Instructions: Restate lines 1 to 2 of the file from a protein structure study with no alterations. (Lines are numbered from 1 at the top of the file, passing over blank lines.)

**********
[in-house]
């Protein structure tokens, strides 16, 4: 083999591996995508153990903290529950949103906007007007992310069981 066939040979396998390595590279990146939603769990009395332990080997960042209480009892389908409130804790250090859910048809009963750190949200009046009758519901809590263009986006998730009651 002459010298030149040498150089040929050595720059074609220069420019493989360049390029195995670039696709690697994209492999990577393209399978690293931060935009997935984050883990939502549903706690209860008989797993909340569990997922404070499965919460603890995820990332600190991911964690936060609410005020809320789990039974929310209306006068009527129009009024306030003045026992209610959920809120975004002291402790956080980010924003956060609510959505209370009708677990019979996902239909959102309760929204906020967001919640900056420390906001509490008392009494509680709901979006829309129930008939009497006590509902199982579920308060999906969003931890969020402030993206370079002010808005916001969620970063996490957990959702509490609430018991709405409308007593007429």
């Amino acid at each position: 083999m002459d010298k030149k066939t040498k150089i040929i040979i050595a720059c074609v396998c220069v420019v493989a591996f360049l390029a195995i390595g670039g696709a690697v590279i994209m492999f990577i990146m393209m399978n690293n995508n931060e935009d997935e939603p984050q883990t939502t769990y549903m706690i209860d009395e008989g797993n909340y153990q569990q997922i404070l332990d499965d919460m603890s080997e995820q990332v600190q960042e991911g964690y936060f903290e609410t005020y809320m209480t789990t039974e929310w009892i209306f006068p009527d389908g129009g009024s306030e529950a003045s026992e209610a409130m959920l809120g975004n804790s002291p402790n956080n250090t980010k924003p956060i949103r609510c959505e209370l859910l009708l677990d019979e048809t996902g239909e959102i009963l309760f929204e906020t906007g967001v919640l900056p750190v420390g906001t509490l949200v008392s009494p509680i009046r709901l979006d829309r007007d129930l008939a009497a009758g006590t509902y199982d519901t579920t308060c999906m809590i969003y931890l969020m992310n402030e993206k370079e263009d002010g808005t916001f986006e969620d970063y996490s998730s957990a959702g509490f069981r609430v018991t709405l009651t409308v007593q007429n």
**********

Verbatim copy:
[in-house]
């Protein structure tokens, strides 16, 4: 083999591996995508153990903290529950949103906007007007992310069981 066939040979396998390595590279990146939603769990009395332990080997960042209480009892389908409130804790250090859910048809009963750190949200009046009758519901809590263009986006998730009651 002459010298030149040498150089040929050595720059074609220069420019493989360049390029195995670039696709690697994209492999990577393209399978690293931060935009997935984050883990939502549903706690209860008989797993909340569990997922404070499965919460603890995820990332600190991911964690936060609410005020809320789990039974929310209306006068009527129009009024306030003045026992209610959920809120975004002291402790956080980010924003956060609510959505209370009708677990019979996902239909959102309760929204906020967001919640900056420390906001509490008392009494509680709901979006829309129930008939009497006590509902199982579920308060999906969003931890969020402030993206370079002010808005916001969620970063996490957990959702509490609430018991709405409308007593007429």